Robert Blocker, Dean
faculty artist series
Wendy Sharp, violin with
Joel Wizansky, piano
Sunday, November 10, 2019 | 3 pm | Morse Recital Hall in Sprague Memorial Hall
Clara Schumann 1819â€“1896
Three Romances for violin and piano, Op. 22 I. Andante molto II. Allegretto III. Leidenschaftlich schnell
Loren Loiacono b. 1989
Stout with Another Manâ€™s Song (2014) I. Canto II. Commentary
Caroline Shaw b. 1982
Broad and Free (2017) intermission
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Program, cont. Hannah Lash b. 1980
Two Songs for mezzo-soprano, violin, and harp (2019) World premiere 1. Hope 2. How Long? Janna Baty, mezzo-soprano Hannah Lash, harp
Roy Harris 1898–1979
Dance of Spring (1942)
Charles Ives 1874–1954
Sonata No. 4 for violin and piano, “Children’s Day at the Camp Meeting” (1916) I. Allegro II. Largo III. Allegro
Artist Profiles Wendy Sharp, violin
Joel Wizansky, piano
Award-winning violinist Wendy Sharp performs frequently as a recitalist and chamber musician. In demand as a teacher and chamber music coach, she serves as Director of Chamber Music and is a member of the violin faculty of the Yale School of Music, also maintaining a private studio.
Pianist Joel Wizansky made his debut with the San Francisco Symphony at age 17. Since that time he has performed frequently as soloist and chamber musician throughout the United States, Europe, and Asia. Among his appearances have been solo recitals at the 92nd St. Y in New York, the Phillips Collection in Washington, D.C., and Old First Concerts in San Francisco, and chamber recitals at Weill Recital Hall at Carnegie Hall, the Caramoor Festival in New York, the National Concert Hall in Taipei, and the Seoul Arts Center in Korea. Mr. Wizansky has been heard in radio broadcast recitals in New York, Washington, Baltimore, and Chicago, and his recordings include the complete violin and piano works of Benjamin Lees, and a solo disc, A Brahms Recital.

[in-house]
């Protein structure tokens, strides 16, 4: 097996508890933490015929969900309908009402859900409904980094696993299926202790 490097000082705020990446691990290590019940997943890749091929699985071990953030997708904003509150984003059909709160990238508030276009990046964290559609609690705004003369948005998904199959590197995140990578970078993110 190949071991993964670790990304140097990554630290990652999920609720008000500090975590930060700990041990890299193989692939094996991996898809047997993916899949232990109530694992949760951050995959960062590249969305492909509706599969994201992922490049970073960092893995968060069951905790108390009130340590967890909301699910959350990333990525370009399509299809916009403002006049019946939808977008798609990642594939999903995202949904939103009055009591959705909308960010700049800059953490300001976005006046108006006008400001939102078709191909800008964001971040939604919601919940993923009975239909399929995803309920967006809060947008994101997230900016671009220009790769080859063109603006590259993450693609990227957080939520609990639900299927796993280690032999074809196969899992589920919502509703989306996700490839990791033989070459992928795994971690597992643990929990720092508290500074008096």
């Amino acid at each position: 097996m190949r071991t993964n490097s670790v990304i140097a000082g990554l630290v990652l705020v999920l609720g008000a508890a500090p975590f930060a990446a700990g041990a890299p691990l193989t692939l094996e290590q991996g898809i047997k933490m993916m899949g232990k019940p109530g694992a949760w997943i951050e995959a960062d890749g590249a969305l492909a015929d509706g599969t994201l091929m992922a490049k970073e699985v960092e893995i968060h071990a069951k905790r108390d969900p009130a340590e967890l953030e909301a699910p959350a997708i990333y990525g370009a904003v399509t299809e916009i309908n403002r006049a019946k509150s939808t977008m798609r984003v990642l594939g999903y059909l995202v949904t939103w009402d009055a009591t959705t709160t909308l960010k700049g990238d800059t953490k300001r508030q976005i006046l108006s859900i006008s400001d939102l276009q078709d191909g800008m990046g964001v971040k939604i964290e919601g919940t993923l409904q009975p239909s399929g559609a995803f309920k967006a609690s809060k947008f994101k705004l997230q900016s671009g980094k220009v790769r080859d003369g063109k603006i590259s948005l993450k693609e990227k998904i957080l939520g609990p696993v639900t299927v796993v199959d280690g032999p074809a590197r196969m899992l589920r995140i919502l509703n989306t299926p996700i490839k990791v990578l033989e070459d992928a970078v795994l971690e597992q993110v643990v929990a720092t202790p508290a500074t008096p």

Sharp was the first violinist and a founding member of the acclaimed Franciscan String Quartet. The quartet toured the United States, Canada, Europe, and Asia, and was honored with awards including first prize at the Banff International String Quartet Competition and the Press and City of Evian prizes at the Evian International Competition. A San Francisco Bay area native, she attended Yale University, graduating summa cum laude with distinction in music, and received her master of music degree from the San Francisco Conservatory of Music. Sharp served for 21 years on the faculty of California Summer Music and has taught at Mannes College of Music, Dartmouth College, and the San Francisco Conservatory of Music. She has participated in the Aspen, Tanglewood, Chamber Music Northwest, Norfolk Chamber Music, Britten-Pears, and Music Academy of the West festivals. She currently serves as a Fellow in Berkeley College and as a member of the board of Chamber Music America.
Among Mr. Wizanskyâ€™s numerous awards are first prize in the Helen Hart International Piano Competition, fifth prize in the Marguerite Long International Competition, and first prize in the Yale Gordon Concerto Competition. He is a graduate of the New England Conservatory, where he studied with Leonard Shure, and earned the Artist Diploma as a student of Leon Fleisher at the Peabody Conservatory. He has served on the faculties of the Peabody Conservatory and the Yale School of Music.
Artist Profiles, cont.
Janna Baty, mezzo-soprano
Broad and Free Caroline Shaw note by the composer